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anhydride

anhydride (ănhī´drīd, –drĬd) [Gr.,=without water], chemical compound formed by removing water, H2O, from another compound; the anhydride can also react with water to form the original compound. An acid anhydride reacts with water to form an acid; e.g., sulfur trioxide, SO3, reacts with water to form sulfuric acid, H2SO4. A basic anhydride reacts with water to form a base; e.g., calcium oxide, CaO, reacts with water to form calcium hydroxide, Ca(OH)2. Anhydrides of organic acids have many uses. They react with alcohols to form esters; e.g., acetic anhydride, (CH3CO)2O, reacts with ethanol, C2H5OH, to form ethyl acetate, CH3COOC2H5, a useful solvent. They also react with ammonia and primary or secondary amines to form amides. Other important acid anhydrides include maleic anhydride and phthalic anhydride.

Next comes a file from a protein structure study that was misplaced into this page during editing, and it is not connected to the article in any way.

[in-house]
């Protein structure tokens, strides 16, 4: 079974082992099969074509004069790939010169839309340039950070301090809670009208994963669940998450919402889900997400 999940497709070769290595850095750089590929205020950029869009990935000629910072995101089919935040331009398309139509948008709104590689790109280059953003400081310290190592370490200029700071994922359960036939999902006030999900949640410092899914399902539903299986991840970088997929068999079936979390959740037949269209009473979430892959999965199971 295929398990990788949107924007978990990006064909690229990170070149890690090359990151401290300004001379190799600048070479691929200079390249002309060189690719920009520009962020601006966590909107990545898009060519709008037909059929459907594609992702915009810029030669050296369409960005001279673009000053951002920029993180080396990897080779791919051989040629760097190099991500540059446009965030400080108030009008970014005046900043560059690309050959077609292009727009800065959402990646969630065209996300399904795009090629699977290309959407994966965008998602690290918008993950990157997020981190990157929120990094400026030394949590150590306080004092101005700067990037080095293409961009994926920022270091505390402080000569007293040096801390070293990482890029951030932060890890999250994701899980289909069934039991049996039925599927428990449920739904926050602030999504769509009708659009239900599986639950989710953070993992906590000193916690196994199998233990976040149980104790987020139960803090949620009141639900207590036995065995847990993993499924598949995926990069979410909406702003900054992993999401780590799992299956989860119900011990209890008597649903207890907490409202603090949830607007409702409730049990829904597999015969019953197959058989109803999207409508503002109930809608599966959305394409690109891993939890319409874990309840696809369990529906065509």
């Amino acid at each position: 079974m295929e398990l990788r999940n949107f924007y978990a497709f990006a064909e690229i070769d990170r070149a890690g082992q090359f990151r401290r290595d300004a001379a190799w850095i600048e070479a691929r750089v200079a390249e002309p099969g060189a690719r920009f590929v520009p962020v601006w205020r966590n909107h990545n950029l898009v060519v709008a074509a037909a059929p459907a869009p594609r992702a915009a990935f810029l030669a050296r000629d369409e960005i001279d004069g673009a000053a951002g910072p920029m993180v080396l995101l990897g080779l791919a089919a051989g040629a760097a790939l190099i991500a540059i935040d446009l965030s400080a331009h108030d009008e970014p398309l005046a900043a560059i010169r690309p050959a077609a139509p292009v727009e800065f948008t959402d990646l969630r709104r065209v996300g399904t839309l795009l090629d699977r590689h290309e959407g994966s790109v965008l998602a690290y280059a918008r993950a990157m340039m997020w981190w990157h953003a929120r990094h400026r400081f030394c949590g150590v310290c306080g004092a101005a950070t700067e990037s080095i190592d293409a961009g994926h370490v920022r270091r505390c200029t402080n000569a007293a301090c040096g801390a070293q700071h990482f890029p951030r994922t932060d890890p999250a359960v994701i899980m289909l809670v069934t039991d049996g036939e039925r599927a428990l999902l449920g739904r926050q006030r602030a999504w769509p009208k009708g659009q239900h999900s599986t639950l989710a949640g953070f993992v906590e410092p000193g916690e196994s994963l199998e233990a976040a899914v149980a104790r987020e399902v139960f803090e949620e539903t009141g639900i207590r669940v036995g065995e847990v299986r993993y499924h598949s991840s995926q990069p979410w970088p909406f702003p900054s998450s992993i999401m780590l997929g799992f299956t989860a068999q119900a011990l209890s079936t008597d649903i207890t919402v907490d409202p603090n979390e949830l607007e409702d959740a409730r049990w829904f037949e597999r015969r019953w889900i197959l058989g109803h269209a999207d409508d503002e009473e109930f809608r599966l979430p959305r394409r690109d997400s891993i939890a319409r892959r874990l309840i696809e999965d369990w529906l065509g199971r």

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creatinine

creatinine Formed non‐enzymically from creatine (chemically the anhydride of creatine). Urinary excretion of creatinine is relatively constant from day to day, and reflects mainly the amount of muscle tissue in the body. Therefore the amounts of various components of urine are often expressed relative to creatinine.

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"creatinine." A Dictionary of Food and Nutrition. . Retrieved June 25, 2017 from Encyclopedia.com: http://www.encyclopedia.com/education/dictionaries-thesauruses-pictures-and-press-releases/creatinine